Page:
While it seems ludicrous to say that the head coach of a 12-25 team is doing “too good” of a job, in the case of Dwane Casey’s first year in Toronto, it may very well be true.
I’ve heard a lot of Raptors fans joking around about how the Raptors might have hired Casey “a year too early.” Obviously, most Raps fans are pleased with Casey’s performance, and those making that joke are paying the coach a compliment, conceding that with Dwane at the helm, the Raptors may have given up a chance at the worst record in the league or even one of the three worst records in the league and the subsequent draft lottery percentages those futile positions bring.
The Raptors currently sit tied with the Sacramento Kings for the sixth and seventh worst records in the league – obviously not impressive, but still ahead of the expectations of a bottom three record that many Raptors fans and NBA pundits came into the season with. While I still maintain that the Raps will finish with around 20 wins and a record that sees them land anywhere from fourth to eighth from the bottom, I will admit that the team is a couple of games ahead of where I thought they’d be at this point in the season.
Some will point to the fact that Bryan Colangelo hasn’t really torn this thing down to build from the ground up, as in its truest sense, that would mean trading Andrea Bargnani and Jose Calderon for younger assets and draft picks. That argument has some validity to it, but at the end of the day, the primary reason the Raptors are minutely over-achieving is all about the defensive culture change Dwane Casey has instituted in his first season on the job.
At the beginning of the season, I would look at defensive statistics because in such a small sample, it was comical to me to see how much the Raptors had “improved.” I just as well assumed that as the season wore on and reality hit, Toronto’s defence would surely come crashing back to earth. But that hasn’t happened, and if anything, the Raptors’ defence is only getting meaner, stingier and just plain better.
After 37 games, which would be nearly half the season in a traditional NBA schedule, the improvements Casey has made are staggering.
The Raptors allowed 105.4 points per game (good for 26th in the NBA) in 2010-2011. They allow just 93.5 points (10th) this season.
Raptors opponents shot over 48 per cent from the field last season (29th in the NBA), including 37.6 per cent from three-point range. This season, the Raps are holding opponents to 43 per cent (9th in the NBA), including 34 per cent from deep.
The Raptors had a historically poor defensive efficiency in both the 2009-2010 season and the 2010-2011 season. They finished dead last in the NBA both years, allowing 110 points per 100 possessions. This season, the Raptors are a middle of the pack team in terms of defensive efficiency, sitting 16th in the NBA at 100.4 points allowed per 100 possessions. No team has made such a leap from last place in this statistical category since the Lakers went from 30th in 2004-05 to 15th in 2005-06.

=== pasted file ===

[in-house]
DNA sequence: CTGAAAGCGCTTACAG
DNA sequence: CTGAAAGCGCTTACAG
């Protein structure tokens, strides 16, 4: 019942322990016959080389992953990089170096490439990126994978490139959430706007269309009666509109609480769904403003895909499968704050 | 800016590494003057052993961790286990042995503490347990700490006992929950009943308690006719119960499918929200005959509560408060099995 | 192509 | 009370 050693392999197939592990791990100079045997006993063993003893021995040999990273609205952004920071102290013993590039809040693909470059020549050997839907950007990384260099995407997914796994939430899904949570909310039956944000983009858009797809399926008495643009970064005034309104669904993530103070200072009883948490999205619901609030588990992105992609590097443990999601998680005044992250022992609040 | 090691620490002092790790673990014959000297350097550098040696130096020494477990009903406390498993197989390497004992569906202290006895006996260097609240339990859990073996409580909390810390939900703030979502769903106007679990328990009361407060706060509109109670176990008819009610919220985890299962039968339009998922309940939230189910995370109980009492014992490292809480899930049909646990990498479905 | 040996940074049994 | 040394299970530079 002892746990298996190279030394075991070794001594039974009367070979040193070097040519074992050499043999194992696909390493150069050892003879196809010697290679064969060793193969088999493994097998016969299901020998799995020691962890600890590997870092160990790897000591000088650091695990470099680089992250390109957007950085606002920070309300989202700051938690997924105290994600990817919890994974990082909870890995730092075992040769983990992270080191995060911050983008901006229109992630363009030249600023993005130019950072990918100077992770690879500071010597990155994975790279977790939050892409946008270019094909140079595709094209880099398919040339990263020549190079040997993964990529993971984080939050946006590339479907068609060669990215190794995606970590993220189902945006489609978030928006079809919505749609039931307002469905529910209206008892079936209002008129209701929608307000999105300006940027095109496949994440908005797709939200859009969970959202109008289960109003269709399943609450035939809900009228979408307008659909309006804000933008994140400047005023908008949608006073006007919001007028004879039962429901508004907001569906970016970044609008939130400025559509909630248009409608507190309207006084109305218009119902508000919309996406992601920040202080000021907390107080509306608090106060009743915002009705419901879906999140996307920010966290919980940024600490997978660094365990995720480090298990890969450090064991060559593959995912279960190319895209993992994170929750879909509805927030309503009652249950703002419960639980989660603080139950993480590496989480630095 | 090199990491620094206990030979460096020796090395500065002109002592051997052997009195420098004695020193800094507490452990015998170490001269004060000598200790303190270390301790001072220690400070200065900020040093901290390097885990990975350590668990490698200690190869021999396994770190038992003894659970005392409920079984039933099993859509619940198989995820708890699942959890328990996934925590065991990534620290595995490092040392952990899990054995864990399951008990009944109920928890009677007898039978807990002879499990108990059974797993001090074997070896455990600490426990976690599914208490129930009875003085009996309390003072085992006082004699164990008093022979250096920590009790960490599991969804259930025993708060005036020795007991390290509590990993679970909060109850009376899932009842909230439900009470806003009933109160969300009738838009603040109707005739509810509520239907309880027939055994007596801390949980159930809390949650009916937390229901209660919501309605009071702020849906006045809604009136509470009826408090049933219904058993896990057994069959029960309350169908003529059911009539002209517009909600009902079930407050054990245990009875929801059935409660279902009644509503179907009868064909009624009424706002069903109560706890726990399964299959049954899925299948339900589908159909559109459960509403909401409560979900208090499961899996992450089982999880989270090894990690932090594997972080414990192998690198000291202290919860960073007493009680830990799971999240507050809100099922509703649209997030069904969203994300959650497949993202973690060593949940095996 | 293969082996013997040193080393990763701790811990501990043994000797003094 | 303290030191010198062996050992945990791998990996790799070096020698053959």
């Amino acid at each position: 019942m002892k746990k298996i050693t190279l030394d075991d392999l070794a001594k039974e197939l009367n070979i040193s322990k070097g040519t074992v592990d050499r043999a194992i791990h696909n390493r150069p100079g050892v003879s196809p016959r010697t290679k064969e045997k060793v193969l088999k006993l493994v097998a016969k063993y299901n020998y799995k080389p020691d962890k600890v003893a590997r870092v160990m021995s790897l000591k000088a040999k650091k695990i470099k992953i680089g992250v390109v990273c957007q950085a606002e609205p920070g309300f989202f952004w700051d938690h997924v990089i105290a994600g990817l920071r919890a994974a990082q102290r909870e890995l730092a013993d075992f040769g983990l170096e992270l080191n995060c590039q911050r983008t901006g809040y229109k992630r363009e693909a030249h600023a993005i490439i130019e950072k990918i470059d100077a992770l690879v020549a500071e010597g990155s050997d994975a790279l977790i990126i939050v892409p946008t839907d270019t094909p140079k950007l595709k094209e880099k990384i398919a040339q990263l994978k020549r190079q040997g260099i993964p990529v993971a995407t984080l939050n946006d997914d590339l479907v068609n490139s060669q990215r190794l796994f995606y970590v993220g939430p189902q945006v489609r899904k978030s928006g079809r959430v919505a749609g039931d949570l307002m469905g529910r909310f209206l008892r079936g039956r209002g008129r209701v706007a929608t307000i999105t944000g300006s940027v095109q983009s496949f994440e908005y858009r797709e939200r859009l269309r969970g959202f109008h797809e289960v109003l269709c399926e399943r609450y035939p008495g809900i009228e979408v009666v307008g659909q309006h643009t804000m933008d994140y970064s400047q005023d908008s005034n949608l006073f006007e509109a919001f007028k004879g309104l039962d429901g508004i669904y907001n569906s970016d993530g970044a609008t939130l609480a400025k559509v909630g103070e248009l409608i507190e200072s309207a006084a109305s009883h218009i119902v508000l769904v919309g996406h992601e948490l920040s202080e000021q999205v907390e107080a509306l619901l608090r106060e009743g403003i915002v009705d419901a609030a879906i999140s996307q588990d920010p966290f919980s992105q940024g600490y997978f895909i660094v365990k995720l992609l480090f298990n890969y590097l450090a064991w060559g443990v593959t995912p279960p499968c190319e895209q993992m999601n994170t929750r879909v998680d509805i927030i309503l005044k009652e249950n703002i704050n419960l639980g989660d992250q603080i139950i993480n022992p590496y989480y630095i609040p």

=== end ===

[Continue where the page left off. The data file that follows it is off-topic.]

Perhaps most impressive of all is how Casey and his staff have transformed Toronto’s interior defence. After allowing a league worst 47.4 points in the paint per game last season, the Raptors have skyrocketed to the top of the league, now allowing just 35.7 points in the paint. Just last night, the Raps held the Warriors to a measly 28 points in the paint. And it’s not like the Raptors are simply stacking the middle and allowing a ton of open jump shots or allowing teams to shoot high percentages from outside the paint (9th in field goal percentage allowed, tied for 12th in three-point percentage allowed).
In the last nine seasons, the biggest jump from dead last in P.I.P. allowed one season to the next was Memphis’ jump from the 2007-08 season to the 2008-09 season. The Grizzlies improved their points in the paint allowed by about five per game, and jumped from 30th to 23rd. Again, the Raptors have improved their points in the paint allowed by nearly 12 per game, and have jumped from 30th to first. Not to mention, Casey has steered this magical defensive turnaround with 10 of the same players from last year’s roster and just five new additions. Of those five additions, only Aaron Gray (who averages about 17 minutes per game) and Jamaal Magloire (in very small samples) have made any significant contributions to the interior defence.
A famous saying says “you can’t make chicken salad out of chicken shit, no matter how much mayonnaise you bring to the table.” It turns out that all along, it wasn’t mayonnaise that the Raptors’ chicken shit defence needed, but rather just a little Dwane Casey seasoning.
The question is, will Casey’s defensive wizardry allow the Raptors to achieve greatness in the future without the need for extraordinary talent, or will it simply doom the Raptors’ draft choices over the next couple of seasons and ensure sustained mediocrity in Toronto?